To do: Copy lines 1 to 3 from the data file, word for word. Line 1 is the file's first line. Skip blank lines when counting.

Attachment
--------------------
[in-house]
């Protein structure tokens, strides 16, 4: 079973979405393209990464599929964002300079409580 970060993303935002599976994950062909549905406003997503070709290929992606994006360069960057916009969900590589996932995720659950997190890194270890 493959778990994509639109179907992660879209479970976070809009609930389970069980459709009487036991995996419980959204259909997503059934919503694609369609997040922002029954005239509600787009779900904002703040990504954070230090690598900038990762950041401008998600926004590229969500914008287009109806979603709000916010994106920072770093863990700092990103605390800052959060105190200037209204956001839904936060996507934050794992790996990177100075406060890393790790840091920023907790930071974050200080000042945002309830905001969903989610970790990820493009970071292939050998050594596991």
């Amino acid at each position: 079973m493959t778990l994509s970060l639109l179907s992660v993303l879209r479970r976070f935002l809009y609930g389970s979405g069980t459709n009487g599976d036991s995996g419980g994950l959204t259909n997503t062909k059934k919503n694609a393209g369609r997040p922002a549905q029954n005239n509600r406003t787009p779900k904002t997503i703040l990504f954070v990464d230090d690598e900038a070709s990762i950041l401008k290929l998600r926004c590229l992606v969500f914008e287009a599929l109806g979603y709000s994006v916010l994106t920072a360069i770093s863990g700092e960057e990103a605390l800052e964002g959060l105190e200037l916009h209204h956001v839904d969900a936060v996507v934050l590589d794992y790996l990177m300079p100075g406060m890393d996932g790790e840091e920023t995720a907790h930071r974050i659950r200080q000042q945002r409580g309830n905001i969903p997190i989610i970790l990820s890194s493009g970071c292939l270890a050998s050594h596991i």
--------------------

[in-house]
């Protein structure tokens, strides 16, 4: 079973979405393209990464599929964002300079409580 970060993303935002599976994950062909549905406003997503070709290929992606994006360069960057916009969900590589996932995720659950997190890194270890 493959778990994509639109179907992660879209479970976070809009609930389970069980459709009487036991995996419980959204259909997503059934919503694609369609997040922002029954005239509600787009779900904002703040990504954070230090690598900038990762950041401008998600926004590229969500914008287009109806979603709000916010994106920072770093863990700092990103605390800052959060105190200037209204956001839904936060996507934050794992790996990177100075406060890393790790840091920023907790930071974050200080000042945002309830905001969903989610970790990820493009970071292939050998050594596991």
């Amino acid at each position: 079973m493959t778990l994509s970060l639109l179907s992660v993303l879209r479970r976070f935002l809009y609930g389970s979405g069980t459709n009487g599976d036991s995996g419980g994950l959204t259909n997503t062909k059934k919503n694609a393209g369609r997040p922002a549905q029954n005239n509600r406003t787009p779900k904002t997503i703040l990504f954070v990464d230090d690598e900038a070709s990762i950041l401008k290929l998600r926004c590229l992606v969500f914008e287009a599929l109806g979603y709000s994006v916010l994106t920072a360069i770093s863990g700092e960057e990103a605390l800052e964002g959060l105190e200037l916009h209204h956001v839904d969900a936060v996507v934050l590589d794992y790996l990177m300079p100075g406060m890393d996932g790790e840091e920023t995720a907790h930071r974050i659950r200080q000042q945002r409580g309830n905001i969903p997190i989610i970790l990820s890194s493009g970071c292939l270890a050998s050594h596991i």